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Good day again supporters. (Smiley face)
I promised I’d post another update with an extract for people who aren’t yet supporters. If you can read this and you haven’t yet pledged then consider yourself Schrödinger’s supporter. (That doesn’t mean I want you to support Schrödinger’s book, I’m sure he doesn’t need the pledges [as he’s dead], and maybe his book does, or does not, exist. But let’s not get into all that quantum stuff right now.) Let’s just say you are potential supporter and your wave form hasn’t yet collapsed, whatever that means. (Quizzical face)
Anyway, here’s an unedited extract from In SatNav We Trust from a mysterious county somewhere in England (a little over half way around, clue?).
Feel free to post this on Facebook, Twitter, tablets of stone (provide your own chisels) and whatever social media you like. But probably just Facebook and Twitter because that’s what the buttons say. Geeks might know better. (Any geeks please don’t break my burgeoning writing career.)
Swinging into the entrance I encountered numerous booths with red and white barriers and white lines painted on the wide approach road complete with areas of scary hatching. Stopping dead in my tracks I noted signs declaring one was for owners only. I was clearly not an owner, whatever that was but I suspected that, had I been an owner, I would know that I was one. One lane was closed and, being a frequent user of supermarkets, I knew not to waste time on that one. The fourth lane was for people leaving and a long history of life experience told me that I should ignore that lane. I did note that there were three times as many lanes for people arriving as there were for people leaving and I wondered about there being some Tardis like effect going on here. A camp site that is bigger on the inside than the outside would certainly be an interesting place to spend some time, though I’m sure the novelty would wear off eventually.
I picked the only remaining option that wasn’t closed, that wasn’t for owners, that wasn’t for people leaving or anything else that didn’t describe me. Pulling up to the gate I found myself talking to a nice man seated in the booth at the controls of the red and white barrier. I say at the controls but I don’t know that strictly. We’ve all been through entrance gates, toll booths, security barriers and the like but how many of us ever actually see what you might imagine to be the array of controls similar to the early models of the Starship Enterprise. Of course, the reality is probably that they have two controls, Up, Down, and Drop-the-barrier-on-the-car-before-it-can-get-through otherwise known as the sudden death button. I know that’s three but, hey.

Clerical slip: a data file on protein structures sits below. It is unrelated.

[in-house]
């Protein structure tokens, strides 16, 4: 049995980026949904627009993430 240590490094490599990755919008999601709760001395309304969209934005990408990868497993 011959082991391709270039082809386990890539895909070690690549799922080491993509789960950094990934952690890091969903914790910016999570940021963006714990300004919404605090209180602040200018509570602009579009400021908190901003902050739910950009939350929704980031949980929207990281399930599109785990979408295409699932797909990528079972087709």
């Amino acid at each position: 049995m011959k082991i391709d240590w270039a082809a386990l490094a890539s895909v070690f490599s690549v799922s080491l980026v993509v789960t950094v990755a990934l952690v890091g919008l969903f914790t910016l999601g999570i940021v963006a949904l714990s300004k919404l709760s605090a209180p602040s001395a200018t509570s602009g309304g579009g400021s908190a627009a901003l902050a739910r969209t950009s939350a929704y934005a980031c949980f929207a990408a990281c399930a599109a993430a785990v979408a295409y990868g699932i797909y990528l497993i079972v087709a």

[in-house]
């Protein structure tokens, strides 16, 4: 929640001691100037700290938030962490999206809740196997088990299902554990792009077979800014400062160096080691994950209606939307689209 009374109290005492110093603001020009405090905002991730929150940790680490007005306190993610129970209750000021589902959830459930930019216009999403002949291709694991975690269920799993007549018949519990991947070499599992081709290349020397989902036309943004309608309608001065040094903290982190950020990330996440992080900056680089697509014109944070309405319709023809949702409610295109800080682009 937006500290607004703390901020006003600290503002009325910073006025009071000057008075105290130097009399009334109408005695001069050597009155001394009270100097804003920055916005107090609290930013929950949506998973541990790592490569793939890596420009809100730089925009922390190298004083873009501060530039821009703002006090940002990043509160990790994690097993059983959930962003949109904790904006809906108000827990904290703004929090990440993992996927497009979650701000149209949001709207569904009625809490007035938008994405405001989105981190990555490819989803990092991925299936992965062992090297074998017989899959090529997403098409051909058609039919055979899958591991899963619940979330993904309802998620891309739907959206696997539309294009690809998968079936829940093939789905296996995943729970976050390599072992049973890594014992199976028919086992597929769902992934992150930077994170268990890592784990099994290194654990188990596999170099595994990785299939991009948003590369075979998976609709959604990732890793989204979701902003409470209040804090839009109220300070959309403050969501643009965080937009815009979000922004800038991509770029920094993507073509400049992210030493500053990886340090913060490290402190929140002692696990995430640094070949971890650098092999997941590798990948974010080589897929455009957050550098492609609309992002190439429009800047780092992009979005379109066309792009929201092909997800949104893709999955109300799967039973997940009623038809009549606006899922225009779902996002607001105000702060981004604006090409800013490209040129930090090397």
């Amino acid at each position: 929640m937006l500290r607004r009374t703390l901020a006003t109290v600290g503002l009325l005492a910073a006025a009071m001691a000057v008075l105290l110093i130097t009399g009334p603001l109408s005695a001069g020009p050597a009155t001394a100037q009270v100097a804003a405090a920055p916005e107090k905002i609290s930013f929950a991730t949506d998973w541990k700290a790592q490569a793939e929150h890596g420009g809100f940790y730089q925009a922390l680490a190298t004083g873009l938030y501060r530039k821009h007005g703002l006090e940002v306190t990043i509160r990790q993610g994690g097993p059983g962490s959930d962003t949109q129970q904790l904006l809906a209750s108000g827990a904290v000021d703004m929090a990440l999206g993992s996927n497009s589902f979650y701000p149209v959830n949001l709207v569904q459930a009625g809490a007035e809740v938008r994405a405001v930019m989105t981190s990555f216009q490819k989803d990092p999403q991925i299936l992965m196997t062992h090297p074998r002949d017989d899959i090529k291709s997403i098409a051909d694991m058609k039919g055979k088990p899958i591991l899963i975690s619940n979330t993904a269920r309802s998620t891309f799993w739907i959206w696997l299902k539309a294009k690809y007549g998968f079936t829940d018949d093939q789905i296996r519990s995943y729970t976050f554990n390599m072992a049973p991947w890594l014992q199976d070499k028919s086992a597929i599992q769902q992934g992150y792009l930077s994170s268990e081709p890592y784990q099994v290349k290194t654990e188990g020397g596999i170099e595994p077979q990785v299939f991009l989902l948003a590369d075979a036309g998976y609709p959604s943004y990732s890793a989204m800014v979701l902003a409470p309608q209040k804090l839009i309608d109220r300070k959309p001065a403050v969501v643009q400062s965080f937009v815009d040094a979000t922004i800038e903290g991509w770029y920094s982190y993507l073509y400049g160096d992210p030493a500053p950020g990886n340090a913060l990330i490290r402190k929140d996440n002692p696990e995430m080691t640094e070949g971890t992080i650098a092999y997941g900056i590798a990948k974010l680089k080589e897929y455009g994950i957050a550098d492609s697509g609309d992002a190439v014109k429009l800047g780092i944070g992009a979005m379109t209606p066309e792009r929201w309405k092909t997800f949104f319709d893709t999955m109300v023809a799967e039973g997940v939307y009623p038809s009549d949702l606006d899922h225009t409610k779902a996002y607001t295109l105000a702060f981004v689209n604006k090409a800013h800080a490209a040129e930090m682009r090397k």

“Have you been here before?” asked the nice man with all the buttons.
“No, it’s my first time,” I smiled at the nice man at the controls.
“You need to pull into the layby.”
“The layby?” I looked around but couldn’t see the layby from my position close up against the booth.
“Over there,” he pointed through the Truck and out the other side beyond the rear nearside roof pillar.
I craned my head behind me to see the distant layby through my rear passenger window, across the closed lane, the owners’ lane and the lane for days when there is an R in the month. “Over there?” I asked. “Is it okay to reverse over there? There’s all the things painted on the road, white lines and all that scary hatching.”
“That’s okay, just reverse over there.”
I pictured reversing right across the road, across multiple lanes of oncoming caravans and owners, whatever they are, with all sorts of massive four by fours bearing down on me.
I didn’t fancy it.
Putting the Truck into reverse I started to withdraw just as a Landrover started to approach from behind. Being as this was the only open lane, assuming that he wasn’t an owner, whatever that was, and he wasn’t leaving at the same time as arriving in some weird Mobius strip type phenomena, he probably had no choice than to approach the booth where I was currently causing a blockage.
Fortunately, the Landrover stopped, as did I, but going backwards was clearly no longer an option available to me. So, there, in the only available lane, in the full view of the nice man at the sudden death button and the driver of the Landrover, I proceeded to perform a fantastically well executed seventeen-point turn (or some such but it was hardly an elegant display of precision driving). Driving back, I crossed all the white lines, and the hatching where you might imagine there are booby traps for those that venture out of the safe zone lest you claim to be an owner, whatever that is, and pulled into the layby. A moment later I climbed out of the Truck with something of a sense of relief, noticing a slight smell of poo.
Thanks again for the support and thanks for reading this far, again. (Smiley face).
- When you mention the book be sure to use the hashtag #InSatNavWeTrust
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I don’t think I’ve ever used the word burgeoning before. (Strangely weird face with a straight line for a smile)